The boomerang hire is making a comeback, so to speak. Over one third of HR Directors have recruited a former employee and just 7% would rule it out. Could rehiring one of your former team members be the answer to filling the skills gap in your business or a disaster in the making?
Rehiring a former employee isn’t as simple as welcoming them back into the fold with open arms. People and companies grow and evolve. What suited your hiring needs the first time around won’t necessarily be the perfect match the second time but with careful evaluation it could be a viable solution.
Boomerang employees are an additional source of qualified candidates to include in your hiring mix. The advantages of hiring an ex-employee include:-
- Reduced time to hire and cost of hire.
- A better cultural fit. Your ‘new’ employee already has in-depth knowledge of your organisation. Onboarding is also easier due to their previous tenure, making the whole transition from new hire to team member much smoother and faster.
- Boomerang employees who contact HR to discuss potential job openings want to work for you.
- The return of a respected employee may help to improve staff turnover. If your top performers are exploring the jobs market, the return of a popular former colleague may prompt them to think again.
Despite these advantages, a quarter of HR directors questioned by Robert Half stated they had hired a boomerang employee but wouldn’t do it again. Understanding the original motivation behind your employee’s departure will help to evaluate and support your decision to rehire them. People leave jobs for a variety of reasons, for example:-
Career advancement : These boomerang employees typically return to a higher paid, more responsible role and may have been away for up to five years.
The ‘now or never’ syndrome : People who have worked for your business for a long time may leave after reaching their ‘now or never’ moment. Sometimes this works for them, sometimes they realise the grass isn’t always greener with another company. Broken promises, poor leadership and unrealistic expectations may lead them to the conclusion that their old job wasn’t so bad after all.
Personal reasons : A major life event, relocation or health concerns can lead to the departure of a key employee.
The ‘continuous candidate’ : A new Manpower report ‘Always Looking : The Rise Of The Continuous Candidate’ (people who constantly search for a new job even if they are employed) found that 30% of UK workers fall into the ‘always looking’ category. They believe that every job is temporary. The continuous candidate may have had no other motivation for leaving your business.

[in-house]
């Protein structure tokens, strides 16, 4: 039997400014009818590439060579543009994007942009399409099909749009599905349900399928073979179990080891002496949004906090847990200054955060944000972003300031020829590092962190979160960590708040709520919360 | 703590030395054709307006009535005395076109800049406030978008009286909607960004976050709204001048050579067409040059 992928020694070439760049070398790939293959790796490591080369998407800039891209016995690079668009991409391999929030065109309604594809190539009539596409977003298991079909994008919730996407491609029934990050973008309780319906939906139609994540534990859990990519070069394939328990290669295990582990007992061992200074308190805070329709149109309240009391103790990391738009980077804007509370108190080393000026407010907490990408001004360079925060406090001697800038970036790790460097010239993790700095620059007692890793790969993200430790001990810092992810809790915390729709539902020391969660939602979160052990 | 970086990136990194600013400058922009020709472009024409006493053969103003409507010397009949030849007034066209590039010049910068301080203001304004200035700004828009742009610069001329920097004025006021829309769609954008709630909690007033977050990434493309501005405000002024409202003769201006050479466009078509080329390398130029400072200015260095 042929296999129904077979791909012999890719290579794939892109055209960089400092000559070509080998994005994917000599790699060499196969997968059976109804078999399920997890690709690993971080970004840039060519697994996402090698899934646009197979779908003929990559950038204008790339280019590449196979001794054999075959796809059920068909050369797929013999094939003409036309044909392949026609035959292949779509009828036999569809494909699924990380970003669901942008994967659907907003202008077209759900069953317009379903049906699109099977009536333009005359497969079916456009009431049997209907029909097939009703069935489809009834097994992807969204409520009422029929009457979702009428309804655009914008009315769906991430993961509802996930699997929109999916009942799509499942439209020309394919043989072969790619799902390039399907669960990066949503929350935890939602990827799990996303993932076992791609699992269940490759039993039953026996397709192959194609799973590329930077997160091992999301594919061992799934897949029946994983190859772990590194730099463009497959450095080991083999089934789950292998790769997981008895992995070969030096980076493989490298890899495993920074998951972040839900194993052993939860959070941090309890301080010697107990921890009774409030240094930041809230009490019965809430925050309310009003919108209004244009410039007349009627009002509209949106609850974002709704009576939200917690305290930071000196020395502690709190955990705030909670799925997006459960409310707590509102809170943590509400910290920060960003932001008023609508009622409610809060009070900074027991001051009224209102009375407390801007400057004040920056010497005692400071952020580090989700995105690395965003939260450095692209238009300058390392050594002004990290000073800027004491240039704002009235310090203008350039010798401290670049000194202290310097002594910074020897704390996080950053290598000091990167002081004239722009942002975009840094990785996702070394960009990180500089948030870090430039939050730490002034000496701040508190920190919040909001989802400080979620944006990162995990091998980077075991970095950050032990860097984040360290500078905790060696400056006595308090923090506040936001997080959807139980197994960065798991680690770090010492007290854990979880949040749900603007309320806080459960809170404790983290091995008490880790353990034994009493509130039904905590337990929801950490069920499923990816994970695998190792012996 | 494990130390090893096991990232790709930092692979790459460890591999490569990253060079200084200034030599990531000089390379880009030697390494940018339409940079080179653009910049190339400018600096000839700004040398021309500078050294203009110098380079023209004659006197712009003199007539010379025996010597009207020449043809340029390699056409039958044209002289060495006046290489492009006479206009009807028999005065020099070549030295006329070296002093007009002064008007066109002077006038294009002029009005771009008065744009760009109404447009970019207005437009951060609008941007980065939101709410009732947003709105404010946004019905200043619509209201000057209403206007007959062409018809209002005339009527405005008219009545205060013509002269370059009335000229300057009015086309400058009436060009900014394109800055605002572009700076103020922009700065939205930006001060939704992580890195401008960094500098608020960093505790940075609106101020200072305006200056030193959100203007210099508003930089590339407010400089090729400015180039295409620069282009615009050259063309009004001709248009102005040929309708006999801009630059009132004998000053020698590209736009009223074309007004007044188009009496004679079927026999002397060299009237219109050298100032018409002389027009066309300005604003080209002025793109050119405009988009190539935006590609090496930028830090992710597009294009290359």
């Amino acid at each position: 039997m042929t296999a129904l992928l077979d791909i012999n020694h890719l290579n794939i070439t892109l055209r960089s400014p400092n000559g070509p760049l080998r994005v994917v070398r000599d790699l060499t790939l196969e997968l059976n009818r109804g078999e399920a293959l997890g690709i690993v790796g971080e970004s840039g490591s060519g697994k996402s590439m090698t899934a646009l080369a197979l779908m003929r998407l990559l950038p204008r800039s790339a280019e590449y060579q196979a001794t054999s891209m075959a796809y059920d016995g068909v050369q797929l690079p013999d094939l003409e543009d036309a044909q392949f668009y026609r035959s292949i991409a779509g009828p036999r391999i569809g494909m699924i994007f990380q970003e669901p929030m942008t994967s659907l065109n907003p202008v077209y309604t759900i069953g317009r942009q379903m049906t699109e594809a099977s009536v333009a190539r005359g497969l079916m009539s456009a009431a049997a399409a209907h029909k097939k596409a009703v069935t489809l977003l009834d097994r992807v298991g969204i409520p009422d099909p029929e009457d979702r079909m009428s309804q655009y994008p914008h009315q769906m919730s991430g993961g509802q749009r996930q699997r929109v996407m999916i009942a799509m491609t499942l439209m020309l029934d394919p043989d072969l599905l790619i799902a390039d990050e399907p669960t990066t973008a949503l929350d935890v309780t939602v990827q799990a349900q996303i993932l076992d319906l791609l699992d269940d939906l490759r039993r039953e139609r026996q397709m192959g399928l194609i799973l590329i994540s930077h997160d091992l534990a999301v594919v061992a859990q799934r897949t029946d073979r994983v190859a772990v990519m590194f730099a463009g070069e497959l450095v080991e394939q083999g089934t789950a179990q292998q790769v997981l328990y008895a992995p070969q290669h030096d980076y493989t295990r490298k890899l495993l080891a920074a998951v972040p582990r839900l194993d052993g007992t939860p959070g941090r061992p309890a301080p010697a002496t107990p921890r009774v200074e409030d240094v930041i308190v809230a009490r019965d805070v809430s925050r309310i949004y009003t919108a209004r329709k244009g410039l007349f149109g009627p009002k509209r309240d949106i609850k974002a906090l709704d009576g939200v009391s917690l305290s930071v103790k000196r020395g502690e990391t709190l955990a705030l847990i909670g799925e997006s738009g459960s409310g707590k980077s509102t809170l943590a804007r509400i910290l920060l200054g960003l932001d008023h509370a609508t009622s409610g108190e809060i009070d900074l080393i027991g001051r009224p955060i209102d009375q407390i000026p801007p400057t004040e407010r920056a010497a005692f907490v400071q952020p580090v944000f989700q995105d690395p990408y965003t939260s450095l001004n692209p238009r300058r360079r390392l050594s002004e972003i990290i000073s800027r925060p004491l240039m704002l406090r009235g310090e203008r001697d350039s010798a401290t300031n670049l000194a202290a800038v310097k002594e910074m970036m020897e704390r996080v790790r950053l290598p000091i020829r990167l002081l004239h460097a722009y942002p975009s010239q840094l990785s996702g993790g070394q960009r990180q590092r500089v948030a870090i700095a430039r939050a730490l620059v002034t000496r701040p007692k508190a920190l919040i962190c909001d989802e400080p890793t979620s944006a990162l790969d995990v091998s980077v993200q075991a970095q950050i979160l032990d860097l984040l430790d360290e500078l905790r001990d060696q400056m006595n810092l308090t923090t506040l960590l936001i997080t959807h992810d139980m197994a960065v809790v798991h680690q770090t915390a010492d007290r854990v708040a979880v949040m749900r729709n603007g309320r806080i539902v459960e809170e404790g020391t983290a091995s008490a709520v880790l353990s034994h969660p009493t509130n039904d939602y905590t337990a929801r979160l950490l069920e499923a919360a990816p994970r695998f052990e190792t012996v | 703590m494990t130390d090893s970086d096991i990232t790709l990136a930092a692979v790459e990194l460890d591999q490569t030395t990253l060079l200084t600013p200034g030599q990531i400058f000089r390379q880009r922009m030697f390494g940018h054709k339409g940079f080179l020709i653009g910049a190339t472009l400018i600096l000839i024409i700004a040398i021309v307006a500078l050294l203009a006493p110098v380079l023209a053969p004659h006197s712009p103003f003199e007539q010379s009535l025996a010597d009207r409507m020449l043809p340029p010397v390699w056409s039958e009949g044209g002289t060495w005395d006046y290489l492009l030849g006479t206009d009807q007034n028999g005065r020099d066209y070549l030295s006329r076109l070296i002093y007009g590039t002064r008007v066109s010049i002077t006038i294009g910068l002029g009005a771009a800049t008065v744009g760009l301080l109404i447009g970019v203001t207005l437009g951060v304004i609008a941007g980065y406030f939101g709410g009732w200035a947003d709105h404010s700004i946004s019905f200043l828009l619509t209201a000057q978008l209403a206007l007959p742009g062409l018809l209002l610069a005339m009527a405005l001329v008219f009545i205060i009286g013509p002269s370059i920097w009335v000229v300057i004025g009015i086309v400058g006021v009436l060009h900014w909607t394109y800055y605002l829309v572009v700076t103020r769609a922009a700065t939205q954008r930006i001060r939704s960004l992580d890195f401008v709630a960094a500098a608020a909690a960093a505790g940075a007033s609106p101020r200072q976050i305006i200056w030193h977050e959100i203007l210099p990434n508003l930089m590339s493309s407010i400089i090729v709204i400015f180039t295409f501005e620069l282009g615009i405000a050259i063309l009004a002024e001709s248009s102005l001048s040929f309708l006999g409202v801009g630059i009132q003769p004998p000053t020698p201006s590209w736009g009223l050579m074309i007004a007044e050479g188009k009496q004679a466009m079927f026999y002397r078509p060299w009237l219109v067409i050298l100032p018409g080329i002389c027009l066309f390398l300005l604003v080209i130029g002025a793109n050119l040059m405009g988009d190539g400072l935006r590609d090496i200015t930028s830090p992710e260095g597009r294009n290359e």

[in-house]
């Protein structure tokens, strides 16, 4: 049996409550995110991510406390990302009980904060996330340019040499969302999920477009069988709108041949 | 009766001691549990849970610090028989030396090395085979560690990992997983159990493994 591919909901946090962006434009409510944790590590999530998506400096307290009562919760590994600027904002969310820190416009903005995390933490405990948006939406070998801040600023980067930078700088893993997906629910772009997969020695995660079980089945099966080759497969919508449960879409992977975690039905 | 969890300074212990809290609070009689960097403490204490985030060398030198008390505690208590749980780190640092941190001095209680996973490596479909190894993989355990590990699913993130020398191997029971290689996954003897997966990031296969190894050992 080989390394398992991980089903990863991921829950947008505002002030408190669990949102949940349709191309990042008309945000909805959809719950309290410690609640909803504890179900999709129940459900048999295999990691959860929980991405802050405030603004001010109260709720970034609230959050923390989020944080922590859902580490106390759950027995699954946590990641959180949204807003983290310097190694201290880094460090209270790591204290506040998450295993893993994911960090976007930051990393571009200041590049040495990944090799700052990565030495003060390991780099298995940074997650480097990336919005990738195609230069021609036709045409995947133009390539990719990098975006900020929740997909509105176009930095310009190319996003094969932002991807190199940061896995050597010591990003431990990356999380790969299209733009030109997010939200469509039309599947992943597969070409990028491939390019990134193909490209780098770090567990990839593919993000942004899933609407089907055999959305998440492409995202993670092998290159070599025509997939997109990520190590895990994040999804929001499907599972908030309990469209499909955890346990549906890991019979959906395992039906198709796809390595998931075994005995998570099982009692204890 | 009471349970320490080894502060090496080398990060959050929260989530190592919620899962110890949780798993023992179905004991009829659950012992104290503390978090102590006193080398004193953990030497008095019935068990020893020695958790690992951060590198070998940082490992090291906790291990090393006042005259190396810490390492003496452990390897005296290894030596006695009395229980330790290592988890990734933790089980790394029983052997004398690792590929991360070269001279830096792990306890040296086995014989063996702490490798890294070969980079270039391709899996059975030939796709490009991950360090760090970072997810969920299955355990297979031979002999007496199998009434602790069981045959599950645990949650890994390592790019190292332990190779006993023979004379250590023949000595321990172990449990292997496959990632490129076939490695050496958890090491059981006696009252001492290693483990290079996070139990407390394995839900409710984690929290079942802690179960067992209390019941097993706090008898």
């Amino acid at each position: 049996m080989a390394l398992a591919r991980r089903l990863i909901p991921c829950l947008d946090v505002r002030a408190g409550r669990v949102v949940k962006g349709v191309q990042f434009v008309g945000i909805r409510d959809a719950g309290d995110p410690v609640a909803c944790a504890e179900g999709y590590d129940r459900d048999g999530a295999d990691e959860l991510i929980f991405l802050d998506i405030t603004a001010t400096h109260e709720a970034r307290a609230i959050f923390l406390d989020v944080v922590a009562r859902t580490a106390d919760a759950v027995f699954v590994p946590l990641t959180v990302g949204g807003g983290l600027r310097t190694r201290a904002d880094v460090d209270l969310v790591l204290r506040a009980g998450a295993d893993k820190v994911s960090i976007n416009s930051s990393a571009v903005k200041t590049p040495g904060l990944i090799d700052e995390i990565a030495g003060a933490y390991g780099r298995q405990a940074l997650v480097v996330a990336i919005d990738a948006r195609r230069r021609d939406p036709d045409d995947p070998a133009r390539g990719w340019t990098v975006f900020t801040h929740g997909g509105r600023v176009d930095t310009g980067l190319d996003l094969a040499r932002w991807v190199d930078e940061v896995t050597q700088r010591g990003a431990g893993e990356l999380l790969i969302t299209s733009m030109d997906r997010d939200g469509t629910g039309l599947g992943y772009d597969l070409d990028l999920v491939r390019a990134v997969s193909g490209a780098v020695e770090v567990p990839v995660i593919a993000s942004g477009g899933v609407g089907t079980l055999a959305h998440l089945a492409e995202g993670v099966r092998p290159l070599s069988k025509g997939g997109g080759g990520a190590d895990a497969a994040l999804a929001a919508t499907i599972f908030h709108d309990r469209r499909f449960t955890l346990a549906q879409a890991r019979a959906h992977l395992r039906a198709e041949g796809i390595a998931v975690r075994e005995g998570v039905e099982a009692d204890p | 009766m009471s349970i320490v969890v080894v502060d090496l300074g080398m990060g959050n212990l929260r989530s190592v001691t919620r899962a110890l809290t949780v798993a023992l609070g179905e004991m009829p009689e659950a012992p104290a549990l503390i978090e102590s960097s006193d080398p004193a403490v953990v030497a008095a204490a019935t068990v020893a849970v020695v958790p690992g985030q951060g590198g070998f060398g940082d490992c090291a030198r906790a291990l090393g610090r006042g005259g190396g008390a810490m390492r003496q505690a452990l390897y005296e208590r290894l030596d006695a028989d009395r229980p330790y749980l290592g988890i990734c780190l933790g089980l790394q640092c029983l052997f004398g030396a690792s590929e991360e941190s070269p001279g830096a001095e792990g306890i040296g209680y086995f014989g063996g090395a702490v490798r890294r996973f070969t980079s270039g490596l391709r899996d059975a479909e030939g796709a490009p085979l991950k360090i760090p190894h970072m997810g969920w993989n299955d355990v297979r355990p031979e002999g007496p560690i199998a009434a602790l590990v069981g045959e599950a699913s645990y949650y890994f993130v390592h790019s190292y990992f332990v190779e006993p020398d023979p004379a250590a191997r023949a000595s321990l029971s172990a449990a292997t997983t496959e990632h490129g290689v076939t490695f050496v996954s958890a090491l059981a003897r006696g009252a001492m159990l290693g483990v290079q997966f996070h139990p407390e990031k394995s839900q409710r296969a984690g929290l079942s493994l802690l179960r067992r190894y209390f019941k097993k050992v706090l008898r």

To avoid potential problems with your boomerang hire, include the following steps in your hiring process:-
- Resist the temptation for a ‘quick fix’. Review your reasons for making the hire, together with the career history and performance of your former employee. You may be overlooking more qualified applicants in your recruitment funnel. HR analytics will help you to select the right candidate for your vacancy.
- Include former employees in the mix of candidates attending interview and use your recruiting software to assess them on an equal basis, through your ATS, online screening assessments and video interviews. Company culture evolves and people change. Ensure your new/old hire is fully aware of relevant changes within your business.
- Review the reasons given by your boomerang hire for leaving your company the first time. If a lack of on-the-job training or career development opportunities prompted their departure, your policies need to have changed or the outcome won't.
- Process your boomerang hire as you would all new hires to ensure their updated CV is an accurate reflection of their experience away from your business. Nearly two thirds of job applications submitted this year contain inaccurate information. Don’t skip the reference check.
- Address potential issues with your existing team. Loyal employees might feel resentment towards a former colleague who returns to the fold on a higher pay or position while they have shown commitment without being recognised. If it doesn’t work out a second time, you risk demoralising key staff members. To improve the probability of a successful hire, review the outcome of previous boomerang hires through your recruitment data.
- Wary of recruiting a potential ‘continuous' boomerang candidate’? Consider hiring on a contract or project based agreement.
- Carry out exit interviews for all departing employees to ensure a faster process if they prove to be a future boomerang hire.
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